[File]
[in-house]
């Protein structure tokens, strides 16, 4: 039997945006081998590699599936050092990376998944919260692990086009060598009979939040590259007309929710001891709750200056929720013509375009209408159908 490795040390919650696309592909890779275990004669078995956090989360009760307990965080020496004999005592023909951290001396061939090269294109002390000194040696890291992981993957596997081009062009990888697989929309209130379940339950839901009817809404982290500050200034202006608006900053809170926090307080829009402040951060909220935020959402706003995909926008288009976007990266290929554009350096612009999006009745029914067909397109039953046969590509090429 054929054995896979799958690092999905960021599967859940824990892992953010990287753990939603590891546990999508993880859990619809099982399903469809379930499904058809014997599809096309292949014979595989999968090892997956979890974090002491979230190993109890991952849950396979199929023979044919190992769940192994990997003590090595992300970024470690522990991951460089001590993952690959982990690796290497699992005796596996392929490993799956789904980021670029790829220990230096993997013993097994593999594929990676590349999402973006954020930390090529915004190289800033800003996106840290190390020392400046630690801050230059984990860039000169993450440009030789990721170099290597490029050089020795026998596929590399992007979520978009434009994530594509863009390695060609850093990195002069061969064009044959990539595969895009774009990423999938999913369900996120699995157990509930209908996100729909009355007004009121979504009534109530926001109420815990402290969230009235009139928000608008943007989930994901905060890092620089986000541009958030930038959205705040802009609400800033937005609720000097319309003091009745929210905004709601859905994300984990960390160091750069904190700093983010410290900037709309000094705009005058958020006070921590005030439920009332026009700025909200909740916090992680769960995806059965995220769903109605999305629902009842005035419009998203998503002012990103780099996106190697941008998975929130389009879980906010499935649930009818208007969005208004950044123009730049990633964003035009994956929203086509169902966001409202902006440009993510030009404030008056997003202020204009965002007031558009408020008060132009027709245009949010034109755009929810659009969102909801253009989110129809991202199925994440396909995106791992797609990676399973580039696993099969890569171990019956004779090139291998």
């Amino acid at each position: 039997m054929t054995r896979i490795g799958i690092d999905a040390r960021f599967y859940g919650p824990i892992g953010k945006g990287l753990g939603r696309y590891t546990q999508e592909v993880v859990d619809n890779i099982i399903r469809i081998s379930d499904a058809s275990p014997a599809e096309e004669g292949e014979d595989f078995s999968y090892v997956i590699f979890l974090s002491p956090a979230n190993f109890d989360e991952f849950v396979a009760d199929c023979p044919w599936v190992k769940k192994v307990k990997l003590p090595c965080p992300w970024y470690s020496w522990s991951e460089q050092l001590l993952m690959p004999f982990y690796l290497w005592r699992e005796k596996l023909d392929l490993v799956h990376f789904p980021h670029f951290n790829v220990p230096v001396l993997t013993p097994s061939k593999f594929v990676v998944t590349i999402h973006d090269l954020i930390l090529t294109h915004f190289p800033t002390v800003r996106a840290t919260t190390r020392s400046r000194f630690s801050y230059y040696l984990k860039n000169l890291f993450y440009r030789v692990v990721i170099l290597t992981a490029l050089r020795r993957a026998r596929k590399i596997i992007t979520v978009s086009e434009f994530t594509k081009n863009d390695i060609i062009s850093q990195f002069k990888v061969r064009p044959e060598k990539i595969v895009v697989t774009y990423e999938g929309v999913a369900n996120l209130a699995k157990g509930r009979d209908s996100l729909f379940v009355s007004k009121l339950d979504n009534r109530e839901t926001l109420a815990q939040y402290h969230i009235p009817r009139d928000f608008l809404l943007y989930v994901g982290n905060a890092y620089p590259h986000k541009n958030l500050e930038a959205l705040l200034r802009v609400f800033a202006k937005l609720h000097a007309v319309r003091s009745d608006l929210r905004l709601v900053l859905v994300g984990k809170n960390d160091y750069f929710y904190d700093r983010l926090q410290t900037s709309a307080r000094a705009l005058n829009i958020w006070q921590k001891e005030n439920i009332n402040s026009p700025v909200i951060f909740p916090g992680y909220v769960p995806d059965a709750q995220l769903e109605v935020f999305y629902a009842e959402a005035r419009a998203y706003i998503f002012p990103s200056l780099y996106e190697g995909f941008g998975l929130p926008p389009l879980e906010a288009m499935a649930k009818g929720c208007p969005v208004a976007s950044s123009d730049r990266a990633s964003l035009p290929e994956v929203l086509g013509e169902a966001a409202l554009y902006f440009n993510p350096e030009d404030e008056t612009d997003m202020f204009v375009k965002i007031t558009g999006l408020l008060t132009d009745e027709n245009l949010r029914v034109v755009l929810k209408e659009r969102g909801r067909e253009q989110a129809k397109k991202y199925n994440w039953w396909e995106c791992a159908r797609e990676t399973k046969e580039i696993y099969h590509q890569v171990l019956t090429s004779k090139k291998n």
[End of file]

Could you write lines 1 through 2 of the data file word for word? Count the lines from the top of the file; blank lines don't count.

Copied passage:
[in-house]
């Protein structure tokens, strides 16, 4: 039997945006081998590699599936050092990376998944919260692990086009060598009979939040590259007309929710001891709750200056929720013509375009209408159908 490795040390919650696309592909890779275990004669078995956090989360009760307990965080020496004999005592023909951290001396061939090269294109002390000194040696890291992981993957596997081009062009990888697989929309209130379940339950839901009817809404982290500050200034202006608006900053809170926090307080829009402040951060909220935020959402706003995909926008288009976007990266290929554009350096612009999006009745029914067909397109039953046969590509090429 054929054995896979799958690092999905960021599967859940824990892992953010990287753990939603590891546990999508993880859990619809099982399903469809379930499904058809014997599809096309292949014979595989999968090892997956979890974090002491979230190993109890991952849950396979199929023979044919190992769940192994990997003590090595992300970024470690522990991951460089001590993952690959982990690796290497699992005796596996392929490993799956789904980021670029790829220990230096993997013993097994593999594929990676590349999402973006954020930390090529915004190289800033800003996106840290190390020392400046630690801050230059984990860039000169993450440009030789990721170099290597490029050089020795026998596929590399992007979520978009434009994530594509863009390695060609850093990195002069061969064009044959990539595969895009774009990423999938999913369900996120699995157990509930209908996100729909009355007004009121979504009534109530926001109420815990402290969230009235009139928000608008943007989930994901905060890092620089986000541009958030930038959205705040802009609400800033937005609720000097319309003091009745929210905004709601859905994300984990960390160091750069904190700093983010410290900037709309000094705009005058958020006070921590005030439920009332026009700025909200909740916090992680769960995806059965995220769903109605999305629902009842005035419009998203998503002012990103780099996106190697941008998975929130389009879980906010499935649930009818208007969005208004950044123009730049990633964003035009994956929203086509169902966001409202902006440009993510030009404030008056997003202020204009965002007031558009408020008060132009027709245009949010034109755009929810659009969102909801253009989110129809991202199925994440396909995106791992797609990676399973580039696993099969890569171990019956004779090139291998």